The poet, Rumi, submits that we live with a deep secret that sometimes we know, and then not.
That can be very helpful in understanding our faith. One of the reasons why we struggle with faith is that God's presence inside us and in our world is rarely dramatic, overwhelming, sensational, something impossible to ignore.
“What do you think was the bravest action ever?” my husband asked at breakfast last Sunday. “I don’t know,” I said. “Maybe the first rodeo clown who ever voluntarily jumped in a barrel and let a Brahma bull head-butt him across the arena?” I thought my guess was brilliant, but it wasn’t as simple as Larry’s conjecture.
Years ago I was blessed to see Notre Dame Cathedral in Paris. There were so many beautiful things to see there, but the image that has stayed with me more than 20 years was the Pietà by Nicholas Coustou that is behind the altar. I wanted to stay and stare at it for hours, but my tour group was moving on to other sites, and I had to leave this glorious statue of Mary holding her now dead son, both being attended to by two angels.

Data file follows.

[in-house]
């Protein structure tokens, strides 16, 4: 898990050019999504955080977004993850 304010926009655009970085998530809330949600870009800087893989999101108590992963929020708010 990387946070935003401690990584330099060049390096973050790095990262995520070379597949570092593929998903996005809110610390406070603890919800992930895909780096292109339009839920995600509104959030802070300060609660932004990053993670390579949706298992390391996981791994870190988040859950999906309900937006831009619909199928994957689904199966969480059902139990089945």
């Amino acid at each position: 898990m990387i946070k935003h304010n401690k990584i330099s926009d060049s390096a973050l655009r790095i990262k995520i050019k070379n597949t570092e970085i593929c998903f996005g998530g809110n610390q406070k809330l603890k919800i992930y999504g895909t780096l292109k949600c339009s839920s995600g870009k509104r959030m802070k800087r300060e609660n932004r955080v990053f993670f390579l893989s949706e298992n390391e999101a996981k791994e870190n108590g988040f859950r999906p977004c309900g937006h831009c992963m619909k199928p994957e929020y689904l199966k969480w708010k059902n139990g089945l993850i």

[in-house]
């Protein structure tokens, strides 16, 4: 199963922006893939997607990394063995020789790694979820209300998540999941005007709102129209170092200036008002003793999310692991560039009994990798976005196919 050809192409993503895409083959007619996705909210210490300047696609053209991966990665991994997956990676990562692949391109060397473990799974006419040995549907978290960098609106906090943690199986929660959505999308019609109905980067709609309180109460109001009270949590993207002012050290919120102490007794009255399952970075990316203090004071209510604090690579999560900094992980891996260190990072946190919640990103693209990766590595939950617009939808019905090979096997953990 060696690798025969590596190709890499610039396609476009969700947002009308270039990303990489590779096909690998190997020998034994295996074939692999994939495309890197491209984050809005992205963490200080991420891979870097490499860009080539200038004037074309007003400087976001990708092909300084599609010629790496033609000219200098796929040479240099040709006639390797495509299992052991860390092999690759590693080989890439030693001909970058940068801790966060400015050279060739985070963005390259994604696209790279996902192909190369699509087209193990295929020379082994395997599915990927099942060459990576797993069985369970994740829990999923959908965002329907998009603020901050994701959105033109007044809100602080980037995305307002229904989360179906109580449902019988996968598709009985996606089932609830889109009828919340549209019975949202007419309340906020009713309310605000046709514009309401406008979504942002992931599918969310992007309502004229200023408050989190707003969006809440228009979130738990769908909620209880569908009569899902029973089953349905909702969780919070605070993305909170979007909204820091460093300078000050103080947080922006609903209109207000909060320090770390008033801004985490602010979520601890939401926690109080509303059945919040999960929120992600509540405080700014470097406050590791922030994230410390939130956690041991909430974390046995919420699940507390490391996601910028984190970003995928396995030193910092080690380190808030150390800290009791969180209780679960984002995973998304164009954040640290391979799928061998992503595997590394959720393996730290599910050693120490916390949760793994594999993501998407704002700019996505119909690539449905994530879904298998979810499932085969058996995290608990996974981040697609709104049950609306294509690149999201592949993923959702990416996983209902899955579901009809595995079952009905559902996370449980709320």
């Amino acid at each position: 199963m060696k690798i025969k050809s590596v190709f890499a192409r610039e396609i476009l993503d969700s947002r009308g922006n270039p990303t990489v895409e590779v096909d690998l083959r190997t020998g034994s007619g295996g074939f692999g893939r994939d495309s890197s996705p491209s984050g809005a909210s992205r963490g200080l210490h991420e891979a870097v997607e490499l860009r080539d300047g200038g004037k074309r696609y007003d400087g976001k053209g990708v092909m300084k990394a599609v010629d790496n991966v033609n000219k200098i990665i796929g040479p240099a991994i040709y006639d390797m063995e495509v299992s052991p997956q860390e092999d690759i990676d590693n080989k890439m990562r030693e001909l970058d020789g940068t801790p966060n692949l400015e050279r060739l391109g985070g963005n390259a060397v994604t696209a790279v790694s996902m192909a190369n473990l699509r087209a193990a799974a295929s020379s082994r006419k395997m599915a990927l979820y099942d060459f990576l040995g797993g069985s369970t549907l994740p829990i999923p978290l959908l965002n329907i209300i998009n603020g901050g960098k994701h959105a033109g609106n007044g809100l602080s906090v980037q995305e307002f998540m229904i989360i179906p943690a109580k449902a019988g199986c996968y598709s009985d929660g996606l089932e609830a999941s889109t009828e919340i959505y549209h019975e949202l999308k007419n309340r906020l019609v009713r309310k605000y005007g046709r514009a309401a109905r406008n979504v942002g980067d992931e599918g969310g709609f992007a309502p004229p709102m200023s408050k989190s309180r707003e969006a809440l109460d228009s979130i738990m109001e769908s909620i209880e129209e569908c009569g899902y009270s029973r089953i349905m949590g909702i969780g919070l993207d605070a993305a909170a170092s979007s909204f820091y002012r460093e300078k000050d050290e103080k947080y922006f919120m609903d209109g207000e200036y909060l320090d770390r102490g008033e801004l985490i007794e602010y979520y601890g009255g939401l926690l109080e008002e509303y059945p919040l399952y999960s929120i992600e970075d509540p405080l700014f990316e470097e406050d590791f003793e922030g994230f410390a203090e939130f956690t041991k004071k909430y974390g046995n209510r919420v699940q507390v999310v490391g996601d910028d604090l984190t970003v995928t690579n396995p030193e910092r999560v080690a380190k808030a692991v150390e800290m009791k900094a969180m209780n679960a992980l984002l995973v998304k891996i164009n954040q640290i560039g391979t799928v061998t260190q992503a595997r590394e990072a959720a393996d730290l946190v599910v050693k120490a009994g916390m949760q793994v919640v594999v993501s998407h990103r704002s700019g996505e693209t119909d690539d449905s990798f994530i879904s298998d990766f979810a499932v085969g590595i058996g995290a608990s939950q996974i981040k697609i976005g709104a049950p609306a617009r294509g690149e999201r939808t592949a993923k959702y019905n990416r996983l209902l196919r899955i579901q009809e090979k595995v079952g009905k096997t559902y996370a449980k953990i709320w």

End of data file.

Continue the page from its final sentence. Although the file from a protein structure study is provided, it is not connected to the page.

The biblical accounts of Jesus' passion and death focus very much on his trial, describing it in length and in detail.
We need to give away some of our own possessions in order to be healthy. Wealth that is hoarded always corrupts those who possess it. Any gift that is not shared turns sour. If we are not generous with our gifts we will be bitterly envied and will eventually turn bitter and envious ourselves.